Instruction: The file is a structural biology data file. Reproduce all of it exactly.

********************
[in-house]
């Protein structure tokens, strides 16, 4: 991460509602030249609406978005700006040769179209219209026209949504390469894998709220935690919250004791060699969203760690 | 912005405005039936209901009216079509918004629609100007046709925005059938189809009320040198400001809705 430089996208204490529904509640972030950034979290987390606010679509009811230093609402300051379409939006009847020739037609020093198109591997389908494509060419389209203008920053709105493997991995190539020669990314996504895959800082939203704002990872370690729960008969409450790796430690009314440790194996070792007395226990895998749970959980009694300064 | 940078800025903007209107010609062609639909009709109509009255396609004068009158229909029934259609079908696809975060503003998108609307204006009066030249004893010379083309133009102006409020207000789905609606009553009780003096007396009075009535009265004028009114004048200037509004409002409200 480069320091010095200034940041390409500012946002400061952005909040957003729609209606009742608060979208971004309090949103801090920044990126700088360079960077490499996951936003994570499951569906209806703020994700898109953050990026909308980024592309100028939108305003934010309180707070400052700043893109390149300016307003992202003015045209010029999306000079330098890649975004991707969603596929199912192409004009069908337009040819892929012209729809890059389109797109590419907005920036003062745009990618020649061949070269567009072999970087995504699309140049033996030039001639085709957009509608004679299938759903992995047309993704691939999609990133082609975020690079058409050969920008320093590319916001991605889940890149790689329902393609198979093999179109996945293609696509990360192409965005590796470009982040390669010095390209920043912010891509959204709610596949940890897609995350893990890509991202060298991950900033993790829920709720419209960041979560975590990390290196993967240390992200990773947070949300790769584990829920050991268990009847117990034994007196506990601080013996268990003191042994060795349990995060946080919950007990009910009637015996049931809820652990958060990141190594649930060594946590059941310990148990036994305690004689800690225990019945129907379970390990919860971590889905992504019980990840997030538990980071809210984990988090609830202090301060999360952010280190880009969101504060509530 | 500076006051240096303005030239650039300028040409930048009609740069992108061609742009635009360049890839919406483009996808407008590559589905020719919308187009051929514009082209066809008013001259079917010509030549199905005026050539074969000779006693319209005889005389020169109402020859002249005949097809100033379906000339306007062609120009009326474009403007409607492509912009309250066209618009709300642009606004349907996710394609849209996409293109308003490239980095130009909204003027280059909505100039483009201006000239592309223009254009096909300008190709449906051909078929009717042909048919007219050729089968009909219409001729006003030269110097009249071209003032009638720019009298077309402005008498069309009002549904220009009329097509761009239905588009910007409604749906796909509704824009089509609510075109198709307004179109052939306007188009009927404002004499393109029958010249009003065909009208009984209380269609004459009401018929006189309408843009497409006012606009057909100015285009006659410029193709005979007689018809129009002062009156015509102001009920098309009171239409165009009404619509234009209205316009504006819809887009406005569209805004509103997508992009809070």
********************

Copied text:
[in-house]
């Protein structure tokens, strides 16, 4: 991460509602030249609406978005700006040769179209219209026209949504390469894998709220935690919250004791060699969203760690 | 912005405005039936209901009216079509918004629609100007046709925005059938189809009320040198400001809705 430089996208204490529904509640972030950034979290987390606010679509009811230093609402300051379409939006009847020739037609020093198109591997389908494509060419389209203008920053709105493997991995190539020669990314996504895959800082939203704002990872370690729960008969409450790796430690009314440790194996070792007395226990895998749970959980009694300064 | 940078800025903007209107010609062609639909009709109509009255396609004068009158229909029934259609079908696809975060503003998108609307204006009066030249004893010379083309133009102006409020207000789905609606009553009780003096007396009075009535009265004028009114004048200037509004409002409200 480069320091010095200034940041390409500012946002400061952005909040957003729609209606009742608060979208971004309090949103801090920044990126700088360079960077490499996951936003994570499951569906209806703020994700898109953050990026909308980024592309100028939108305003934010309180707070400052700043893109390149300016307003992202003015045209010029999306000079330098890649975004991707969603596929199912192409004009069908337009040819892929012209729809890059389109797109590419907005920036003062745009990618020649061949070269567009072999970087995504699309140049033996030039001639085709957009509608004679299938759903992995047309993704691939999609990133082609975020690079058409050969920008320093590319916001991605889940890149790689329902393609198979093999179109996945293609696509990360192409965005590796470009982040390669010095390209920043912010891509959204709610596949940890897609995350893990890509991202060298991950900033993790829920709720419209960041979560975590990390290196993967240390992200990773947070949300790769584990829920050991268990009847117990034994007196506990601080013996268990003191042994060795349990995060946080919950007990009910009637015996049931809820652990958060990141190594649930060594946590059941310990148990036994305690004689800690225990019945129907379970390990919860971590889905992504019980990840997030538990980071809210984990988090609830202090301060999360952010280190880009969101504060509530 | 500076006051240096303005030239650039300028040409930048009609740069992108061609742009635009360049890839919406483009996808407008590559589905020719919308187009051929514009082209066809008013001259079917010509030549199905005026050539074969000779006693319209005889005389020169109402020859002249005949097809100033379906000339306007062609120009009326474009403007409607492509912009309250066209618009709300642009606004349907996710394609849209996409293109308003490239980095130009909204003027280059909505100039483009201006000239592309223009254009096909300008190709449906051909078929009717042909048919007219050729089968009909219409001729006003030269110097009249071209003032009638720019009298077309402005008498069309009002549904220009009329097509761009239905588009910007409604749906796909509704824009089509609510075109198709307004179109052939306007188009009927404002004499393109029958010249009003065909009208009984209380269609004459009401018929006189309408843009497409006012606009057909100015285009006659410029193709005979007689018809129009002062009156015509102001009920098309009171239409165009009404619509234009209205316009504006819809887009406005569209805004509103997508992009809070």